Kyle Rolek, Retirement Planning Specialist
Savings Account Interest Rates: Shopping Around Pays Off
According to bankrate.com, the national average savings account interest rate is still only 0.2% as of May 2023.
However, Federal Reserve interest rate increases have nudged saving account interest rates quite a bit higher compared to where they were this time last year, particularly at some of the most well-known online banks.
Big Branch-Network Banks
Some of the largest, most well-known national banks with branch networks throughout the country still pay interest rates on savings account of 0.01% or less.
Because these banks often have long-standing, deep client relationships involving multiple products such as checking accounts, credit cards, and mortgages, their deposit base tends to be very sticky.
People often use these banks due to the brand and the location, not necessarily due to competitive interest rates.
As a result, these banks have historically paid much lower interest rates compared to online competitors whose value proposition is focused primarily on the interest rate itself.
In summary, big branch network banks know they can get away with paying less interest, so they do. The less interest they pay, the more money they make.
High Interest Online Savings Accounts
The list below includes some of the highest interest online savings accounts with no minimums, no fees, and FDIC-insurance up to $250,000 per account registration.
Marcus - 3.9% on fully-liquid, FDIC-insured savings account as of 05/05/2023
Here's a link to the site: https://www.marcus.com/us/en/savings/high-yield-savings
Ally Bank - 3.75% on fully-liquid, FDIC-insured savings account as of 05/05/2023
Here's a link to the site: https://www.ally.com/bank/online-savings-account/
Capital One - 3.75% on fully-liquid, FDIC-insured savings account as of 05/05/2023
Here's a link to the site: https://www.capitalone.com/bank/savings-accounts/online-performance-savings-account/
The primary way these online banks attract new customers is by offering higher-interest savings account options compared to big branch-network peers.
Because higher interest rates are the majority of their value proposition, these online banks are generally much quicker to raise interest rates than big branch-network banks.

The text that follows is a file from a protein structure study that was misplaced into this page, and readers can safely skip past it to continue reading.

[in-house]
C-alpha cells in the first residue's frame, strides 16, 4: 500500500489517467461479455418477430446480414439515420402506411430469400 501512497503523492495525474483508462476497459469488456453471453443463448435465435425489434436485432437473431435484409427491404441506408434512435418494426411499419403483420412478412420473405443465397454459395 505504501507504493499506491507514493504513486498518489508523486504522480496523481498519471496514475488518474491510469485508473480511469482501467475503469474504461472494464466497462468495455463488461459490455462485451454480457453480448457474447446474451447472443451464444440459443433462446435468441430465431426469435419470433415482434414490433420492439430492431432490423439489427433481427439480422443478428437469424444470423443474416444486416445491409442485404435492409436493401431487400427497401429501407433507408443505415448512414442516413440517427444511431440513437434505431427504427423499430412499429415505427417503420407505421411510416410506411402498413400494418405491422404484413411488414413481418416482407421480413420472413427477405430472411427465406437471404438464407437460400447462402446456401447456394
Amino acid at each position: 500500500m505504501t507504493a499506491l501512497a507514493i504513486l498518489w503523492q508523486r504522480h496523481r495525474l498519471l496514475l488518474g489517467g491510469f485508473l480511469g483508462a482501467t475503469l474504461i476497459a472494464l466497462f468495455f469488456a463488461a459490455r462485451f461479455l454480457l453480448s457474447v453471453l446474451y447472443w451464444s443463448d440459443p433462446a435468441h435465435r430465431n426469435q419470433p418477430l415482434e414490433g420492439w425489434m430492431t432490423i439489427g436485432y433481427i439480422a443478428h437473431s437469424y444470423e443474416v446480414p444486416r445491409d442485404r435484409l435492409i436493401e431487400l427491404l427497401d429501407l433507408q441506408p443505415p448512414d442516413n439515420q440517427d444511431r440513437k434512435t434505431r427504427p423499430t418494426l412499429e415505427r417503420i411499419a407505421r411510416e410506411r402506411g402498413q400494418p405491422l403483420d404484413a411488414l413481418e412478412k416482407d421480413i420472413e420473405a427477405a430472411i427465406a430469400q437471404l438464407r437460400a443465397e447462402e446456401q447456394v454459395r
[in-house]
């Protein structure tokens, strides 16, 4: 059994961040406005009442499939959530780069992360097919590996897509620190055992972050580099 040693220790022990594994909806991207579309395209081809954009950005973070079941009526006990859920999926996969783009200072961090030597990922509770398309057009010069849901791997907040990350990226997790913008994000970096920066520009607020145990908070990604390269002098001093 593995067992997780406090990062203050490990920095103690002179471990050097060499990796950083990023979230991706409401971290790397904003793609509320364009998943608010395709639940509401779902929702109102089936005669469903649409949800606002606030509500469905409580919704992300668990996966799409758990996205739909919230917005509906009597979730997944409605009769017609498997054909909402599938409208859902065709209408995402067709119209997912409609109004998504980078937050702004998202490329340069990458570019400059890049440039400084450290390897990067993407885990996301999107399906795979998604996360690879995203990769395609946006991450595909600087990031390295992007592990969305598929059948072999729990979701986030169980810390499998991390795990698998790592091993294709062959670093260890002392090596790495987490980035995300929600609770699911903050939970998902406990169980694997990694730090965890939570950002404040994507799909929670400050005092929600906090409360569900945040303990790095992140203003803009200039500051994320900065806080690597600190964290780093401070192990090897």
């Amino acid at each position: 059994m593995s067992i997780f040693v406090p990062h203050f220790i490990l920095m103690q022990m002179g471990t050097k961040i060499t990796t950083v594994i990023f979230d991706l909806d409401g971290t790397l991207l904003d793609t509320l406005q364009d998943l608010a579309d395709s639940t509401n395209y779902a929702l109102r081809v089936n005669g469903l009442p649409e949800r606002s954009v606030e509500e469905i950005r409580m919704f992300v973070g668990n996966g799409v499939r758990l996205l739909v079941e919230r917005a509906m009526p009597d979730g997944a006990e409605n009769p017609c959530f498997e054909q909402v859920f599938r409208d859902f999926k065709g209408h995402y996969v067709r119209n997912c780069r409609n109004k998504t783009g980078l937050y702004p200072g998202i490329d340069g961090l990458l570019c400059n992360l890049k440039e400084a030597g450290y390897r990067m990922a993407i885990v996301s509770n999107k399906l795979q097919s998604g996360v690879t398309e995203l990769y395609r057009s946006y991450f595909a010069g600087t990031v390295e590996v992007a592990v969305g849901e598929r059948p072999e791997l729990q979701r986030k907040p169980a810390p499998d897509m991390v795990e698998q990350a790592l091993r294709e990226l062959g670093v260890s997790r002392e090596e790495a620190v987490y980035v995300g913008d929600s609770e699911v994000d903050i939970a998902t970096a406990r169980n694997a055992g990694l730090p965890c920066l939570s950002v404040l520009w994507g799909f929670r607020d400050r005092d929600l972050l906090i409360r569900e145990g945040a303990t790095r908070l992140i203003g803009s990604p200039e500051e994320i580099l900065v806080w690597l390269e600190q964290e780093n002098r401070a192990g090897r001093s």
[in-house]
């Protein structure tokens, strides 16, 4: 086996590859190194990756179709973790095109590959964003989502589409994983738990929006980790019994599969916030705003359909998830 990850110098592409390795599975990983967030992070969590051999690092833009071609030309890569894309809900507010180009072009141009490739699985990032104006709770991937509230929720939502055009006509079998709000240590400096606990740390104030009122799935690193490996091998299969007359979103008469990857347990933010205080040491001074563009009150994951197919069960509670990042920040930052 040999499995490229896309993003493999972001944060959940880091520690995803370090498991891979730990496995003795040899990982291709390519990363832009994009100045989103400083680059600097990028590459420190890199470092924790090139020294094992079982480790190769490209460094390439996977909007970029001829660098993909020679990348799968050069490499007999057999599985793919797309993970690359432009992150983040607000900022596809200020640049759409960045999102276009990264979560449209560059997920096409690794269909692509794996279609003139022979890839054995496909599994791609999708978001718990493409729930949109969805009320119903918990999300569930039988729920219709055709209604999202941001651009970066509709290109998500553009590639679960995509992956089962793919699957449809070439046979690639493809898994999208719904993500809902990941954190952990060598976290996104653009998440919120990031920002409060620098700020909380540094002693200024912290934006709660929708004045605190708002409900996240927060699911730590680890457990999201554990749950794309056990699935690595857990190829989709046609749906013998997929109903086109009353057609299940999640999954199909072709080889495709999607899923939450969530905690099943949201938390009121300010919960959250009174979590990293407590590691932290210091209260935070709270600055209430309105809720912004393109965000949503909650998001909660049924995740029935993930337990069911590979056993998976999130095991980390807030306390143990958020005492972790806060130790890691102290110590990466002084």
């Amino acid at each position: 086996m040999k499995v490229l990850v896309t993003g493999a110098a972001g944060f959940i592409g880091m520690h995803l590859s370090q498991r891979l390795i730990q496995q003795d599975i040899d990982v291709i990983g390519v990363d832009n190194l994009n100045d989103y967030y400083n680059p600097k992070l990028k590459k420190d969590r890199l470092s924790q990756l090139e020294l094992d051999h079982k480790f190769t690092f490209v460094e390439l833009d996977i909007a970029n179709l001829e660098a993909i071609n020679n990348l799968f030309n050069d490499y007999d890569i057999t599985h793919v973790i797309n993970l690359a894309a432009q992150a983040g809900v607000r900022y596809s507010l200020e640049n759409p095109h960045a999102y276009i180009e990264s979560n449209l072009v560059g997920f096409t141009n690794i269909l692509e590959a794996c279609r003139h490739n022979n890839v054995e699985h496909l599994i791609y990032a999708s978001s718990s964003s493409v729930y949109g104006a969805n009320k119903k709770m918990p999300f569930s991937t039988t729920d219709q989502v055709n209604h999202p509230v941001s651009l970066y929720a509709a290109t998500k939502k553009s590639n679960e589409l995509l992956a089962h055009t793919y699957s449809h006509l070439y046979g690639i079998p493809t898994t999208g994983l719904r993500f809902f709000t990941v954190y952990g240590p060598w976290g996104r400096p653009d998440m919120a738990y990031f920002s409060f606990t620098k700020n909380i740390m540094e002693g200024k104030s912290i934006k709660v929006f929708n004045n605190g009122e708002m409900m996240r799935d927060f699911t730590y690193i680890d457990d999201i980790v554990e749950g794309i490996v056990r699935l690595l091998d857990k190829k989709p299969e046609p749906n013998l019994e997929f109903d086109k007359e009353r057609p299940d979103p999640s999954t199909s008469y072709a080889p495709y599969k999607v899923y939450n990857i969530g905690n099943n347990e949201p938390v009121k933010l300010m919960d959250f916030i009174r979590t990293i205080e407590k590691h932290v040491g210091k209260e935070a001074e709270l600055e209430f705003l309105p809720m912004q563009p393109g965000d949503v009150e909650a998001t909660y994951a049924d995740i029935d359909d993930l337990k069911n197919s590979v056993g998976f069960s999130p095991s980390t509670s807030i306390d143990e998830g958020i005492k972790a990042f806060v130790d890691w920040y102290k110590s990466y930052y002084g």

Looking ahead, they may maintain higher interest rates for longer compared to big branch network banks if/when the Fed decides to start cutting rates again.
At 3.5%, $10,000 in a savings account would earn $350 for the year
Over a 30-year period, the interest earned would be about $10,500 (omitting compounding).
At 0.01%, $10,000 in a savings account would earn $1 for the year!
Over a 30-year period, the interest earned would be about $30!
If rates continue going up, the gap between competitive savings account interest rates vs. big branch-network bank may only continue to widen from here.
Over a long-time period, the difference in interest paid by savings accounts paying competitive interest vs. big branch-network banks can add up to be meaningful.
The primary point of this article is to encourage the following steps:
1 - Check your savings account statement to see if your savings account is still paying 0.01% or close. (checking accounts for day-to-day use may be expected to pay little or no interest, but savings accounts kept aside as an "emergency fund" that aren't needed for day-to-day expenses should earn higher interest).
2 - If your savings account is paying 0.01% or close, consider shopping around for better FDIC-insured, no minimum, no fee options. Some useful links are included above.
Doing the two steps above once, which may take as little as 15 minutes, can potentially result in a meaningful amount of additional interest earned over a lifetime while also maintaining full liquid access to the funds and FDIC-insurance.
Shopping around to make sure you're being paid fairly by your savings account can really pay off.
Want To Discuss This Individually?
1 - For clients: Call or email me any time as always.
2 - For non-clients: Complete the form on the website to request a retirement planning consultation: www.rolekretirement.com
This is article is for informational purposes only and should not be considered as tax or legal advice. Advice is only provided after entering into an Advisory Agreement with the Advisor. See other disclosure here: Disclosures